Notes for a Friday

  • I hope everybody who celebrates Thanksgiving had a great day!  And I hope everyone who doesn’t had a great day too!  Hobgoblin and I stayed home, as we usually do, and celebrated Thanksgiving all on our own, with a little help from Muttboy, who really, really likes the Cornish game hens Hobgoblin cooked up (as did we).  We finished our meal with a brownie sundae, which may not be traditional Thanksgiving food, but was delicious anyway.  I just had another one, in fact.  Even all the riding, running, and swimming I’ve been doing hasn’t made up for all the calories I’ve been taking in …
  • Speaking of riding, running, and swimming, my training has been going well, in spite of lingering hamstring/hip area soreness.  I took a week entirely off from training a couple weeks ago, mostly because that’s what you’re supposed to do in the off season, but also to see if my aches and pains would go away.  They didn’t, but they also seem to be getting better, in spite of the fact that I’ve been training regularly for two weeks now.  I just have to wait it out, I suppose.
  • But in spite of the soreness, I’ve been having fun doing all the training.  I’m especially pleased with my running — I’m not running far, only about 3.25 miles right now, but my foot injury hasn’t returned, and I’m able to build up slowly and it all feels fine.  Yay!  My sister completed a marathon a couple weeks ago, and my brother has run one too, and I really want to follow in their footsteps.
  • This afternoon I went on a group ride with people from my cycling club, followed by a party at the bike shop.  The party was fine (although I’m not a rider who can talk about bikes for hours on end), and the group ride was good too, except that if it’s a large, mixed group (mixed in terms of experience level), I tend to spend too much time worrying about people who have trouble riding in a straight line or who like to ride in the middle of the road.  Why do people like to ride in the middle of the road?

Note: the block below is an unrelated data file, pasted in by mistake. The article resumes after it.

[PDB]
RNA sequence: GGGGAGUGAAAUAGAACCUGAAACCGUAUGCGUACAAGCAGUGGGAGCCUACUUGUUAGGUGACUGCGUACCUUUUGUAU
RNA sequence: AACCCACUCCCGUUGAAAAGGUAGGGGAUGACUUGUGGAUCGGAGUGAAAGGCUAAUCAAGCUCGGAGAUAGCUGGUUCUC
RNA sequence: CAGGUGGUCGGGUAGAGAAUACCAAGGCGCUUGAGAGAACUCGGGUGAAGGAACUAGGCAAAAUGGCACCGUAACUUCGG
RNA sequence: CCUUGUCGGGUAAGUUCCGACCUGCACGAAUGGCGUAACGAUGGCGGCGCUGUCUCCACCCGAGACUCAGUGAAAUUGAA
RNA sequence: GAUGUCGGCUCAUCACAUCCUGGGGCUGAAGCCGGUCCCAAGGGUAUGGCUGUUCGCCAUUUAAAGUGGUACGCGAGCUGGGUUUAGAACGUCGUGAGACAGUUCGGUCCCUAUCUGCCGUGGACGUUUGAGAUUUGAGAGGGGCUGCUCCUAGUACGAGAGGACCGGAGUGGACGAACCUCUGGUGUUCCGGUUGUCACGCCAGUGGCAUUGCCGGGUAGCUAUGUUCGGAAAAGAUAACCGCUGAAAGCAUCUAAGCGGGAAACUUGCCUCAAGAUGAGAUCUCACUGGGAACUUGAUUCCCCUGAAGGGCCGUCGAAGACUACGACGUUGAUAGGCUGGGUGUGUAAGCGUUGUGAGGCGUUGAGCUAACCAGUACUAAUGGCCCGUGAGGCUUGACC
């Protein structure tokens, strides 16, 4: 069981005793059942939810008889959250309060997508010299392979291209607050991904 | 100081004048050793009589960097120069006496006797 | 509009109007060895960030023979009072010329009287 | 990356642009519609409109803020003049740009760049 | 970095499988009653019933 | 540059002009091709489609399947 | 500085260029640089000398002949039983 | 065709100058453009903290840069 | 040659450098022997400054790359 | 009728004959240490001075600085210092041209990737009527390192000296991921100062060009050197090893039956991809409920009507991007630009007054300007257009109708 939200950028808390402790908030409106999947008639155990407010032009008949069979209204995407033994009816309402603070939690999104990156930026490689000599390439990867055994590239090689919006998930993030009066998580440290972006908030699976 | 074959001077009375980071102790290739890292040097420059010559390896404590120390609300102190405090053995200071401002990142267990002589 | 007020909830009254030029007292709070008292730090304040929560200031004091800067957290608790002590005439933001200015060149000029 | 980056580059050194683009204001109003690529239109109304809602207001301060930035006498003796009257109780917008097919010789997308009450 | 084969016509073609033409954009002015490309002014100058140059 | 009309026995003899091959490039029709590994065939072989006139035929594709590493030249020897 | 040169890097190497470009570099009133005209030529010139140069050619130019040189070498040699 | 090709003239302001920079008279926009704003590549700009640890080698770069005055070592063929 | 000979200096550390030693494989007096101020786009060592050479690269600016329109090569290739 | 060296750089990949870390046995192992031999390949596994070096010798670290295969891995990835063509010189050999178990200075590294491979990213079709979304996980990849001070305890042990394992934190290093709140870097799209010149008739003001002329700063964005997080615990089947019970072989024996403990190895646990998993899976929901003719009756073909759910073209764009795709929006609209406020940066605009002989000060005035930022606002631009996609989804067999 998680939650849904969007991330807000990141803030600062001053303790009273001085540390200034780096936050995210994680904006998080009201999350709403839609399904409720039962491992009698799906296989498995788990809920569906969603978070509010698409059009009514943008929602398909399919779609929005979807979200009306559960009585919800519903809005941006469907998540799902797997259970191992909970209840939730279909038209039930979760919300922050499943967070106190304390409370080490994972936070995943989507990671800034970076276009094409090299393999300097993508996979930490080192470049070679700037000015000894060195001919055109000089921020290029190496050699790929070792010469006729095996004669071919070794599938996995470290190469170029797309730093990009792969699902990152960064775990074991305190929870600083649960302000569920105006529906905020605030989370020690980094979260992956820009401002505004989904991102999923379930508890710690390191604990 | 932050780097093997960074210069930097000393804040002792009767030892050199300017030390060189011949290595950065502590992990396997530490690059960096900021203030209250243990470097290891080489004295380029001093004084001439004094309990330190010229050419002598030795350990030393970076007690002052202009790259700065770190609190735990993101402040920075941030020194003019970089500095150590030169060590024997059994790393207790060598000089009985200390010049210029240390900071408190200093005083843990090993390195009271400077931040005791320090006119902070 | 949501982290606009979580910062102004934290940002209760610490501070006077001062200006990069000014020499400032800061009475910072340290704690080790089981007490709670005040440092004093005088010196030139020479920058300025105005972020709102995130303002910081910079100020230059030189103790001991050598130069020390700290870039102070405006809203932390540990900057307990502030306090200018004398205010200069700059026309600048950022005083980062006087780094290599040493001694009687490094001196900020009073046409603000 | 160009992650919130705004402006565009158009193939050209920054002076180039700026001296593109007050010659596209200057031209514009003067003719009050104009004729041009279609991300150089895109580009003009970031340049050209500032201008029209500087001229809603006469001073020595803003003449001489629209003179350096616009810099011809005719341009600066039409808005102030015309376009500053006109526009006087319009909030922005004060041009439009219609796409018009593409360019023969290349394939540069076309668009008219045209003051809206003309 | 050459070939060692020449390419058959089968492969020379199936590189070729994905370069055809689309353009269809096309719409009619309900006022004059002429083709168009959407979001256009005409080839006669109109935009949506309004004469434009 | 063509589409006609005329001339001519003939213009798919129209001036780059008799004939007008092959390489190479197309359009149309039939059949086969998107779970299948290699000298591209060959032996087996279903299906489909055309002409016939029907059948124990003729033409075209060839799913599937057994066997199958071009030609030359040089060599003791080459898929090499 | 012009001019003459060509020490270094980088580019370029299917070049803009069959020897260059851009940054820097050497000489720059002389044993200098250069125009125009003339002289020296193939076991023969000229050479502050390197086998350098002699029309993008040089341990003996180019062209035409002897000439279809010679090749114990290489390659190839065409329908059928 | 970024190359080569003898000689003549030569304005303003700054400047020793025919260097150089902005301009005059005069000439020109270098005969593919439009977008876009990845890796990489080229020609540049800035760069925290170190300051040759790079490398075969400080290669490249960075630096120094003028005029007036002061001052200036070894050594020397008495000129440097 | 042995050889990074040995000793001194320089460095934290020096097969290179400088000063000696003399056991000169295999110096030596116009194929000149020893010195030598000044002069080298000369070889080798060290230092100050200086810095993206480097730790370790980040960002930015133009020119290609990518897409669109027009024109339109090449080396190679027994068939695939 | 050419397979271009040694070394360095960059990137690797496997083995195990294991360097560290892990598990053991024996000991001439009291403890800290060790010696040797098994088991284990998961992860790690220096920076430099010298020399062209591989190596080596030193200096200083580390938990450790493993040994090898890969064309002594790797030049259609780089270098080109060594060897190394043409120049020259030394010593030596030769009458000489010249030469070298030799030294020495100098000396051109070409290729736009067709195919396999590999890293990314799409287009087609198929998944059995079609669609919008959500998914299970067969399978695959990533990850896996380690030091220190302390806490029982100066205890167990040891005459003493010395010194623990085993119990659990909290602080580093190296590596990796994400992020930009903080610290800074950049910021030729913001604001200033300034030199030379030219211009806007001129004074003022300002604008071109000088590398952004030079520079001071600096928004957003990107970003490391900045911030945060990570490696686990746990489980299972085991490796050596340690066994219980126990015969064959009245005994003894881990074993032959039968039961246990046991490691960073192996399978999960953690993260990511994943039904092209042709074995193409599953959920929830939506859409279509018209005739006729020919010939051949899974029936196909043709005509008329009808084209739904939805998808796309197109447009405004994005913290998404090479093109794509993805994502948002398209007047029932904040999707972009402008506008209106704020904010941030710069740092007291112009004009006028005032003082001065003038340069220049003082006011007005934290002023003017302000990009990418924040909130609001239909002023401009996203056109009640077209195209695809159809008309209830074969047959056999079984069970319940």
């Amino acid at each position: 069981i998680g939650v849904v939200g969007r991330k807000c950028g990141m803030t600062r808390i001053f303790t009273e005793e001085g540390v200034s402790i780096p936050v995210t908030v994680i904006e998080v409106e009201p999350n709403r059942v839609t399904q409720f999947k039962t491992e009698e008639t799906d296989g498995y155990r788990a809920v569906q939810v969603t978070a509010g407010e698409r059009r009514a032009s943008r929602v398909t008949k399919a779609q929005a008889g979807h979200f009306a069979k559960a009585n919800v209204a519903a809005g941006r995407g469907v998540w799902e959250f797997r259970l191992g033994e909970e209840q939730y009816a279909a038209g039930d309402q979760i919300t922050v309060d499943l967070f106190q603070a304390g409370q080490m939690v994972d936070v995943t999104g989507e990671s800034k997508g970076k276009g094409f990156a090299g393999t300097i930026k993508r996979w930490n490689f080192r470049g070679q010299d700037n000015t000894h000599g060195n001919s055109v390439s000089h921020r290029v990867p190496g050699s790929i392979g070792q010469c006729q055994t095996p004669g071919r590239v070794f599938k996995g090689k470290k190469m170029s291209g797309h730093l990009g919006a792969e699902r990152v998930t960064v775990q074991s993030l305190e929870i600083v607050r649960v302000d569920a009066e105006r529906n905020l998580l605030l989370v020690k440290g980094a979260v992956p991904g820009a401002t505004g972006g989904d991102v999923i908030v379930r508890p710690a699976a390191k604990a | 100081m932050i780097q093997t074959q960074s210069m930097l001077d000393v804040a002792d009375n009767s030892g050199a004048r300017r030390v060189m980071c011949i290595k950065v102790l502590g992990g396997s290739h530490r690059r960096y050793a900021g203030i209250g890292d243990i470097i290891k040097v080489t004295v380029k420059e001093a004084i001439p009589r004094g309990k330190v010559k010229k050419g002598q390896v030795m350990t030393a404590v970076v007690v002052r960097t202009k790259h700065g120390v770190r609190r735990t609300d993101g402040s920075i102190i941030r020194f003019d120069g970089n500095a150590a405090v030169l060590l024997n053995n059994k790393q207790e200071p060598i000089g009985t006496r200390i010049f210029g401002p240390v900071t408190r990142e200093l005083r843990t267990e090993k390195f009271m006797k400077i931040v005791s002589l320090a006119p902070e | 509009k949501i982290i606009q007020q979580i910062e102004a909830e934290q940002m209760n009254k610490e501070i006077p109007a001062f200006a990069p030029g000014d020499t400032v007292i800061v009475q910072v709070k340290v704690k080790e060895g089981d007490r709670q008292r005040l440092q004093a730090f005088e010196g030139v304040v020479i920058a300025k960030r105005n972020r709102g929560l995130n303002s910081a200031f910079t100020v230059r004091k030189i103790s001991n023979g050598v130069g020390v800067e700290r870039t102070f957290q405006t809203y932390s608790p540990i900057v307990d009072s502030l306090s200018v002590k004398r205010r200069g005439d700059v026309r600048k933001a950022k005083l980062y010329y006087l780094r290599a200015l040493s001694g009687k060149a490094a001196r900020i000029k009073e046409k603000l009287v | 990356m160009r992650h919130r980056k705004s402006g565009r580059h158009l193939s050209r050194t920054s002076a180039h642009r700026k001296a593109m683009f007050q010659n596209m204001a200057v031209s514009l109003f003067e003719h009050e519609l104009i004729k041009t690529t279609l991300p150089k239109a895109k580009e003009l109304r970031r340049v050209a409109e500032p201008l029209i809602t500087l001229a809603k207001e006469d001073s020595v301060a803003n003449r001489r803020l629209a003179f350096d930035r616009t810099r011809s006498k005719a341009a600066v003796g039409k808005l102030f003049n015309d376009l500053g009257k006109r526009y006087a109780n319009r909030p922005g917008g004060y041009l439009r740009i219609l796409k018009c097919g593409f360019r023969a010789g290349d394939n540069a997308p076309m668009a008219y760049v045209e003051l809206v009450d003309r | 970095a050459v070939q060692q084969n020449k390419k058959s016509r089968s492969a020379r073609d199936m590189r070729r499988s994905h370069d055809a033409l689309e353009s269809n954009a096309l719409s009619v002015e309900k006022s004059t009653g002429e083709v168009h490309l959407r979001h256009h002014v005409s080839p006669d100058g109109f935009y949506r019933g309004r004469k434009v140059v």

• I’m about to finish a novel about the 18C poet William Cowper, The Winner of Sorrow by Brian Lynch.  It’s fascinating and is teaching me way more than I ever knew about Cowper.  I think I’d like to read more of his poetry at some point.  More on that later.
  • When I’ve finished the Cowper book, I’m going to pick up my next book club book (not the mystery club this time around), Diane Ackerman’s The Zookeeper’s Wife. According to the publisher, the book is “a true story in which the keepers of the Warsaw zoo saved hundreds of people from Nazi hands.”  I’m also going to be starting William Gaddis’s The Recognitions as part of Litlove’s reading group.  The group website is here; it’s not too late to join if this sounds interesting!  (The reading begins December 1st.)
  • I also found out what my next mystery group book will be: Arthur Conan Doyle’s  “A Study in Scarlet” and “The Sign of the Four.”  I read some Sherlock Holmes mysteries when I was a kid, but not many, and I don’t remember any of them, so I’m going to assume I’ve never read these.  I’m looking forward to reading some early writing in the genre.
  • Okay, now I’m off to finish my Cowper book …

10 Comments

Filed under Books, Cycling, Fiction, Life, Nonfiction, Reading

10 responses to “Notes for a Friday

  1. It’s been a while since you’ve written about your cycling, I was wondering how it was going. Do you think you’ll be ready for a triathalon next year? Isn’t it nice spending a holiday just doing low key kinds of things? Glad to hear you, Hobgoblin and Muttboy had a good day! Sometimes I dread holidays with all the planning and craziness that can go along with them. It’s nice just sitting back and doing you’re own sorts of things!

  2. Cam